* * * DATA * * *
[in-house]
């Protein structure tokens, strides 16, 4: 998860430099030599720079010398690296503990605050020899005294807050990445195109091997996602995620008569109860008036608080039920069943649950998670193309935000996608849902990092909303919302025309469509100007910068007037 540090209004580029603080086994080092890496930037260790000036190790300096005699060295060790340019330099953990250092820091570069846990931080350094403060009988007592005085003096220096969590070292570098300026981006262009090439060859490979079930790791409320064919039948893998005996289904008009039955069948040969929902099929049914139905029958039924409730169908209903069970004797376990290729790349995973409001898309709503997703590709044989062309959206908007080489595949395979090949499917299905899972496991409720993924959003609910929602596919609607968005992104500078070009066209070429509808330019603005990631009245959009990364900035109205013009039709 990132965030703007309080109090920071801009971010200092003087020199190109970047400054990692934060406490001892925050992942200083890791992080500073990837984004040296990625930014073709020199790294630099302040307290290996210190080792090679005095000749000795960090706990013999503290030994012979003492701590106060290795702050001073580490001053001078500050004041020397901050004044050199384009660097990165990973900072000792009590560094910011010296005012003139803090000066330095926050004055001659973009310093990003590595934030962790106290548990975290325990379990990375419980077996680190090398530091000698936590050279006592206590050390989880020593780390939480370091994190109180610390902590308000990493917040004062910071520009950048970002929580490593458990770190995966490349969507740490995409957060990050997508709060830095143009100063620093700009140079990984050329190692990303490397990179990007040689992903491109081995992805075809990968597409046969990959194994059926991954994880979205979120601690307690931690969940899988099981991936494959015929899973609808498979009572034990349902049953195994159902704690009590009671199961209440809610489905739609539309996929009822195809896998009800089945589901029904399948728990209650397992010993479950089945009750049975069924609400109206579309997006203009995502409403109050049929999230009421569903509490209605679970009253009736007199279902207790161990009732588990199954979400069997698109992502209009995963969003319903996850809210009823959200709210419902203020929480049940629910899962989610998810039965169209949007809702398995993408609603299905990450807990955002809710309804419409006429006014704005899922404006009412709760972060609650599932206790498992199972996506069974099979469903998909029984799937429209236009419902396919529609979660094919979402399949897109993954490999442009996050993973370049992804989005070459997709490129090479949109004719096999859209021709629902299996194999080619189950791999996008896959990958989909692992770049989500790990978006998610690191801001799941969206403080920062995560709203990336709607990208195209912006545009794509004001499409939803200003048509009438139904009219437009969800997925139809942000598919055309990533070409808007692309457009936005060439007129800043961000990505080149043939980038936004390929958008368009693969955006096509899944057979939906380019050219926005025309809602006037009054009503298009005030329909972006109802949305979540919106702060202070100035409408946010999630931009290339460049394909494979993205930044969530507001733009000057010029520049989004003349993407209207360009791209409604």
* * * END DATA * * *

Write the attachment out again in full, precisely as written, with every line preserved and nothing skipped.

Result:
[in-house]
């Protein structure tokens, strides 16, 4: 998860430099030599720079010398690296503990605050020899005294807050990445195109091997996602995620008569109860008036608080039920069943649950998670193309935000996608849902990092909303919302025309469509100007910068007037 540090209004580029603080086994080092890496930037260790000036190790300096005699060295060790340019330099953990250092820091570069846990931080350094403060009988007592005085003096220096969590070292570098300026981006262009090439060859490979079930790791409320064919039948893998005996289904008009039955069948040969929902099929049914139905029958039924409730169908209903069970004797376990290729790349995973409001898309709503997703590709044989062309959206908007080489595949395979090949499917299905899972496991409720993924959003609910929602596919609607968005992104500078070009066209070429509808330019603005990631009245959009990364900035109205013009039709 990132965030703007309080109090920071801009971010200092003087020199190109970047400054990692934060406490001892925050992942200083890791992080500073990837984004040296990625930014073709020199790294630099302040307290290996210190080792090679005095000749000795960090706990013999503290030994012979003492701590106060290795702050001073580490001053001078500050004041020397901050004044050199384009660097990165990973900072000792009590560094910011010296005012003139803090000066330095926050004055001659973009310093990003590595934030962790106290548990975290325990379990990375419980077996680190090398530091000698936590050279006592206590050390989880020593780390939480370091994190109180610390902590308000990493917040004062910071520009950048970002929580490593458990770190995966490349969507740490995409957060990050997508709060830095143009100063620093700009140079990984050329190692990303490397990179990007040689992903491109081995992805075809990968597409046969990959194994059926991954994880979205979120601690307690931690969940899988099981991936494959015929899973609808498979009572034990349902049953195994159902704690009590009671199961209440809610489905739609539309996929009822195809896998009800089945589901029904399948728990209650397992010993479950089945009750049975069924609400109206579309997006203009995502409403109050049929999230009421569903509490209605679970009253009736007199279902207790161990009732588990199954979400069997698109992502209009995963969003319903996850809210009823959200709210419902203020929480049940629910899962989610998810039965169209949007809702398995993408609603299905990450807990955002809710309804419409006429006014704005899922404006009412709760972060609650599932206790498992199972996506069974099979469903998909029984799937429209236009419902396919529609979660094919979402399949897109993954490999442009996050993973370049992804989005070459997709490129090479949109004719096999859209021709629902299996194999080619189950791999996008896959990958989909692992770049989500790990978006998610690191801001799941969206403080920062995560709203990336709607990208195209912006545009794509004001499409939803200003048509009438139904009219437009969800997925139809942000598919055309990533070409808007692309457009936005060439007129800043961000990505080149043939980038936004390929958008368009693969955006096509899944057979939906380019050219926005025309809602006037009054009503298009005030329909972006109802949305979540919106702060202070100035409408946010999630931009290339460049394909494979993205930044969530507001733009000057010029520049989004003349993407209207360009791209409604």